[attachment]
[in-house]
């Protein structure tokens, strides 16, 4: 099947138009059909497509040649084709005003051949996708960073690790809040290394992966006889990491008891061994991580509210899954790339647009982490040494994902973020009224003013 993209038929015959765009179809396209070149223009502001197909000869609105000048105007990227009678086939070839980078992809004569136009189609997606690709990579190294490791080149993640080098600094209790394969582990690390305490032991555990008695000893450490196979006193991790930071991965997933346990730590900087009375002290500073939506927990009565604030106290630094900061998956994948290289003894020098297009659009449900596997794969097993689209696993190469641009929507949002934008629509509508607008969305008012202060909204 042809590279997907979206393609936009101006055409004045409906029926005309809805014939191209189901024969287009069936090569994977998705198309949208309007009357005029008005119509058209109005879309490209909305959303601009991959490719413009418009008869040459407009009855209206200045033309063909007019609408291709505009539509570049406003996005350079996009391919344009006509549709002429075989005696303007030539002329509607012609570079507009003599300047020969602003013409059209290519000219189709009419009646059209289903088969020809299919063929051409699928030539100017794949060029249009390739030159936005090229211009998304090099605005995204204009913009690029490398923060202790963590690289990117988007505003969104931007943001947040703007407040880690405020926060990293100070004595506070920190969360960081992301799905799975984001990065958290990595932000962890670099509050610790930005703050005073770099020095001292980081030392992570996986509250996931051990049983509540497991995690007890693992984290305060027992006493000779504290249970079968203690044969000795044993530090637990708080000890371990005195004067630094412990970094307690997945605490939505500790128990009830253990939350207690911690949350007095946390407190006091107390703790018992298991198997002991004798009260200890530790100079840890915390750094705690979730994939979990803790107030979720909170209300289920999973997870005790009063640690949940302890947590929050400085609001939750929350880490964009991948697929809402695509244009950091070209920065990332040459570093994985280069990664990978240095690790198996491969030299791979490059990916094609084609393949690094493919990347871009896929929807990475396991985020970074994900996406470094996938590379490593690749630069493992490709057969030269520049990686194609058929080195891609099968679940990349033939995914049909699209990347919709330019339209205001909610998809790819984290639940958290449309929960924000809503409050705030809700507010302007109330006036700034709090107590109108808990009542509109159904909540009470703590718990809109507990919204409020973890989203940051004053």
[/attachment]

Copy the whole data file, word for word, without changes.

[in-house]
């Protein structure tokens, strides 16, 4: 099947138009059909497509040649084709005003051949996708960073690790809040290394992966006889990491008891061994991580509210899954790339647009982490040494994902973020009224003013 993209038929015959765009179809396209070149223009502001197909000869609105000048105007990227009678086939070839980078992809004569136009189609997606690709990579190294490791080149993640080098600094209790394969582990690390305490032991555990008695000893450490196979006193991790930071991965997933346990730590900087009375002290500073939506927990009565604030106290630094900061998956994948290289003894020098297009659009449900596997794969097993689209696993190469641009929507949002934008629509509508607008969305008012202060909204 042809590279997907979206393609936009101006055409004045409906029926005309809805014939191209189901024969287009069936090569994977998705198309949208309007009357005029008005119509058209109005879309490209909305959303601009991959490719413009418009008869040459407009009855209206200045033309063909007019609408291709505009539509570049406003996005350079996009391919344009006509549709002429075989005696303007030539002329509607012609570079507009003599300047020969602003013409059209290519000219189709009419009646059209289903088969020809299919063929051409699928030539100017794949060029249009390739030159936005090229211009998304090099605005995204204009913009690029490398923060202790963590690289990117988007505003969104931007943001947040703007407040880690405020926060990293100070004595506070920190969360960081992301799905799975984001990065958290990595932000962890670099509050610790930005703050005073770099020095001292980081030392992570996986509250996931051990049983509540497991995690007890693992984290305060027992006493000779504290249970079968203690044969000795044993530090637990708080000890371990005195004067630094412990970094307690997945605490939505500790128990009830253990939350207690911690949350007095946390407190006091107390703790018992298991198997002991004798009260200890530790100079840890915390750094705690979730994939979990803790107030979720909170209300289920999973997870005790009063640690949940302890947590929050400085609001939750929350880490964009991948697929809402695509244009950091070209920065990332040459570093994985280069990664990978240095690790198996491969030299791979490059990916094609084609393949690094493919990347871009896929929807990475396991985020970074994900996406470094996938590379490593690749630069493992490709057969030269520049990686194609058929080195891609099968679940990349033939995914049909699209990347919709330019339209205001909610998809790819984290639940958290449309929960924000809503409050705030809700507010302007109330006036700034709090107590109108808990009542509109159904909540009470703590718990809109507990919204409020973890989203940051004053």